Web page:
Tell me which of these scenarios is better for the earth? Which adds to carbon sequestration, natural (not petroleum-based) management and fertility?

Joel goes into the historical practices, why pastures required five years of herbivores + grass to = one year of grain, why pork and chicken (omnivores, who often eat grains/seeds) are really less 'environmentally friendly' than grass fed beef (no one thinks grain-stuffed feedlot beef is good for any people or soil or air, right?), and how much we could restore to our earth (and ultimately our health), were we to shift away from grains and annuals (70% of grain produced is used for livestock food - much of it to herbivores which do not require it) and towards pasture-based animal production.

So the next time I run into the argument that veganism = environmentalism, I will want to find out if the person has considered this facet of it. I know I hadn't.

Monday, November 07, 2011

Farm Truck

Boy, I'm moving up in the world, lemme tell you...

I'll wait while you pick yourself up off the floor.



Ok, that's better.

We went and picked up a few items from my Granny's estate, and one of them was this beauty:

It's a 1963 International Scout - customized. My grandparents bought it from Granny's brother in the 1970's. Around the time I was born (1978), my mom nicknamed it "The Great Pumpkin" (she was forever naming vehicles). Grandpa chopped it somehow - turning it into a pickup, more or less. You can't tell from the outside, but inside the cab, just behind the front (and only) seat where the roof meets the rear window, there are welding marks. Maybe it used to have a backseat? I remember bouncing off the interior of this while Grandpa drove through the woods to cut firewood with my dad.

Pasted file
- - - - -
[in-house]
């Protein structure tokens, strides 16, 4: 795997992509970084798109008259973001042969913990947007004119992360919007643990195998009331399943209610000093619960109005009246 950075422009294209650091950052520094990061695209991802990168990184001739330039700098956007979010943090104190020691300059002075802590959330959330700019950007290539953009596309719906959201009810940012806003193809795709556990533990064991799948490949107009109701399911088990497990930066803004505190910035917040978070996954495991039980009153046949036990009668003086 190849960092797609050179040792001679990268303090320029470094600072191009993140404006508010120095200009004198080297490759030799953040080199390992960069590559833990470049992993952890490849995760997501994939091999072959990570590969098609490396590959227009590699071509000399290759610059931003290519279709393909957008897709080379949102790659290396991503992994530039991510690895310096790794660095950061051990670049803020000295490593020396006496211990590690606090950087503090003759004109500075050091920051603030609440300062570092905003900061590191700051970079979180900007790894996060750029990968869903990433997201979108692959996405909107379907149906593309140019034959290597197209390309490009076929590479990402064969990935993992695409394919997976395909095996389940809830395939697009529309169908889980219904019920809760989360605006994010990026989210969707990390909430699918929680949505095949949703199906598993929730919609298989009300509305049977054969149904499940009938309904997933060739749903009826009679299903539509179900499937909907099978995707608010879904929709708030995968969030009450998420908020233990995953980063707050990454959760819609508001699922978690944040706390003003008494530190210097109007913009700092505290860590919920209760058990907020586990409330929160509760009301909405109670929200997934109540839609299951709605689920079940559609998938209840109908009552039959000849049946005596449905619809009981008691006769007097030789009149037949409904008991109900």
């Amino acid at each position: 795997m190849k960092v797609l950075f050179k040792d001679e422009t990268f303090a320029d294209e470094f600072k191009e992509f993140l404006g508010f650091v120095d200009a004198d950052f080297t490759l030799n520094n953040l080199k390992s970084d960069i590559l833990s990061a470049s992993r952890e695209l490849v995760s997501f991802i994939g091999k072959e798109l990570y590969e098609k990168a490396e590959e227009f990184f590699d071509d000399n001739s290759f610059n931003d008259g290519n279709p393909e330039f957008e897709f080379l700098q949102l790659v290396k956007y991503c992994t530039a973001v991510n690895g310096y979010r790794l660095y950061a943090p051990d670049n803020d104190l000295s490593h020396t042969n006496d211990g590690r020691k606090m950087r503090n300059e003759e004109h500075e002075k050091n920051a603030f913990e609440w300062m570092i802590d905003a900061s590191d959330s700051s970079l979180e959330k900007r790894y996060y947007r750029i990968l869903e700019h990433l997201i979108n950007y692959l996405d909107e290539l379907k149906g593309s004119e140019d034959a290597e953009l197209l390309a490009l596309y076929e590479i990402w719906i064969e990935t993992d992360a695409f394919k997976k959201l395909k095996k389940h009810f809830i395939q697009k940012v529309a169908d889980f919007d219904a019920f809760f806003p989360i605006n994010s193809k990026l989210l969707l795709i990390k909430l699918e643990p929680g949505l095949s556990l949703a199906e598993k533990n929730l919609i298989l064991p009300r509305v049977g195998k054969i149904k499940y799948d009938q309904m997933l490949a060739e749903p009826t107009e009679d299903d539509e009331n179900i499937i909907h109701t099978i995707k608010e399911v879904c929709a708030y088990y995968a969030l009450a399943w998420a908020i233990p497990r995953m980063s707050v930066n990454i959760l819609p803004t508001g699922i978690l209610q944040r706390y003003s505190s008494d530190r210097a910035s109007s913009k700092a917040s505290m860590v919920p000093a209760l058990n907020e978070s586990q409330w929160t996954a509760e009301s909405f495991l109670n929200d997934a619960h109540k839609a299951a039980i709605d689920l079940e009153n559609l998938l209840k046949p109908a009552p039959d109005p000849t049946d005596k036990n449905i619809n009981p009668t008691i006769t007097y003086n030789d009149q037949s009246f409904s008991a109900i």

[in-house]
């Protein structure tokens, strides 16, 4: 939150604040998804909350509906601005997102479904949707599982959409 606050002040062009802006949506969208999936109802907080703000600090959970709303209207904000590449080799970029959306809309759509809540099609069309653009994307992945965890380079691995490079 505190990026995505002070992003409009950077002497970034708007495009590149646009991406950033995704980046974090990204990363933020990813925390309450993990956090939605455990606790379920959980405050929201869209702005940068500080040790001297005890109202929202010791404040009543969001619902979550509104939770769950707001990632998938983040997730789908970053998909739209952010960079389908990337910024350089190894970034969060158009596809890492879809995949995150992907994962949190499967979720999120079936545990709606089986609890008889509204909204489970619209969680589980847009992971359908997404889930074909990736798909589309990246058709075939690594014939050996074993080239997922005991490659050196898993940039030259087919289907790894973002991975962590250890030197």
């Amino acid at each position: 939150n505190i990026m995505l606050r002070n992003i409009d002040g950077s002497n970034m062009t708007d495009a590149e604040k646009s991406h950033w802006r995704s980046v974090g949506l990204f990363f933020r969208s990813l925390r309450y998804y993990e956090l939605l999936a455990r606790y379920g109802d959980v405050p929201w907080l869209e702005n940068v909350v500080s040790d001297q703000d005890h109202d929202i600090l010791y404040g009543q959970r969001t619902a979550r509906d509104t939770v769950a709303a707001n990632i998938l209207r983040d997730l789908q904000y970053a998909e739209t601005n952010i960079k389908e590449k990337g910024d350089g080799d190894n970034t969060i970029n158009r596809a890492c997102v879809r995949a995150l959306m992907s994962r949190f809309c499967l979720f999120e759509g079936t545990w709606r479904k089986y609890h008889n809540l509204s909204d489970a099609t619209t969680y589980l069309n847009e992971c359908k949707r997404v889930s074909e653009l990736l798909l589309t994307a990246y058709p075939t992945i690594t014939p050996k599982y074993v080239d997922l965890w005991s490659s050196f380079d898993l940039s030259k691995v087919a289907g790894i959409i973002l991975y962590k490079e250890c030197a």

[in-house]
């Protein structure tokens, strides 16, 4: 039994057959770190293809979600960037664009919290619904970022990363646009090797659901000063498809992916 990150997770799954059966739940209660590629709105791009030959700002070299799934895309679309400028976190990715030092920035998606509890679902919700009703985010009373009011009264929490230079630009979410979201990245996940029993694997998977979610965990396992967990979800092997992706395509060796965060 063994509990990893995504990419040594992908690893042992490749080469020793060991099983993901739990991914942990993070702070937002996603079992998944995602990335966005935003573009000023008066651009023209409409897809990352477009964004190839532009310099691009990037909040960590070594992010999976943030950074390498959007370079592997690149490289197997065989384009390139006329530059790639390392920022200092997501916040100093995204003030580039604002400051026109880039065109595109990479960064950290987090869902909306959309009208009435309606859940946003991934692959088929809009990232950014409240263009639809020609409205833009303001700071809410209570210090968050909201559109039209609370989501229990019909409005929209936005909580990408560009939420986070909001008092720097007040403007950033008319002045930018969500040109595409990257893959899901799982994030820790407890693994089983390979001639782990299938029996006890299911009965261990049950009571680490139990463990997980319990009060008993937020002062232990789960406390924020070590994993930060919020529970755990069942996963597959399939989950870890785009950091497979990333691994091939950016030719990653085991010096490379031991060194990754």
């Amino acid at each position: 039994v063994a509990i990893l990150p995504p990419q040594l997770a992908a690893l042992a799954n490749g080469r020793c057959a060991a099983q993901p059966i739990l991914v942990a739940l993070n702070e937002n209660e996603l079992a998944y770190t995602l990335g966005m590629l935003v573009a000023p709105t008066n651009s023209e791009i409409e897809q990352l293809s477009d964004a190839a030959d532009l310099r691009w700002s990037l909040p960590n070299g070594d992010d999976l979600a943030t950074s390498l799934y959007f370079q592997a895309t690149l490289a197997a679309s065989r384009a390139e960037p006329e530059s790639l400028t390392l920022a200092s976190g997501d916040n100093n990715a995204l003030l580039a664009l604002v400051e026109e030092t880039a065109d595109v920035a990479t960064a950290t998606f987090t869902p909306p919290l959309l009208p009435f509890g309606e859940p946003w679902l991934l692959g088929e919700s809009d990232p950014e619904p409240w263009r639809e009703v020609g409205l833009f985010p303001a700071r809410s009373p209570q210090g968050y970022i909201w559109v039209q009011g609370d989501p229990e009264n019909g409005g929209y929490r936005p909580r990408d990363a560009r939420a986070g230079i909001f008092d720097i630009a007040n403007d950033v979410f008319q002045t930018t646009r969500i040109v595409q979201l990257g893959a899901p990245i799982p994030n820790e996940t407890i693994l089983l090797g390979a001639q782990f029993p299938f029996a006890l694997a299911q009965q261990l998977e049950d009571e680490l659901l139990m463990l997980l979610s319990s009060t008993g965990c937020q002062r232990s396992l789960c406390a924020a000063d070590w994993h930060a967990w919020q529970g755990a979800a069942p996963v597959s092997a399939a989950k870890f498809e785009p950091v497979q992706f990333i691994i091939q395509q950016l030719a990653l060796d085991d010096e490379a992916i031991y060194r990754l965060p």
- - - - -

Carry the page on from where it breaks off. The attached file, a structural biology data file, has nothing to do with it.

The above photo shows its extrication from the shed where it has been parked perhaps 20 years or so. You can barely see a boat suspended from the ceiling above the site where the Scout was parked; Hubby first had to disengage that boat from the upper portions of the scout; a rope had finally given way, and it's rear half had come crashing down. It has a hole, but it seems the scout isn't any worse for wear.

Hubby tried and tried to get it started, and had the engine actually running (!), but the clutch has had problems for years, and without it the PTO winch on the front wasn't going to operate anyway. We had to get it back to our area (12 hour drive minimum), so we had to trailer it, which took some doing (and 3 other pickups)...

I'm sure those old ramps will be fine...
One pickup to hold and stabilize the trailer, one to run a winch through a pulley attached to the front end of the trailer bed, and a third to eventually drive up and hold the back end of those ramp planks securely to the ground. It actually went smoothly and according to plan, about which I continue to be astonished.

Around the Scout we strapped the (somewhat rotted) side boards to the trailer (it's a hay trailer my grandpa made) and packed various boxes, bags, a bed frame, four dining room chairs... and to top it off, standing at attention in the back of the Scout was a push lawnmower - you know, the kind with whirling blades and no motor? I've always wanted one of those!

We may or may not have looked like the Clampetts on the road home...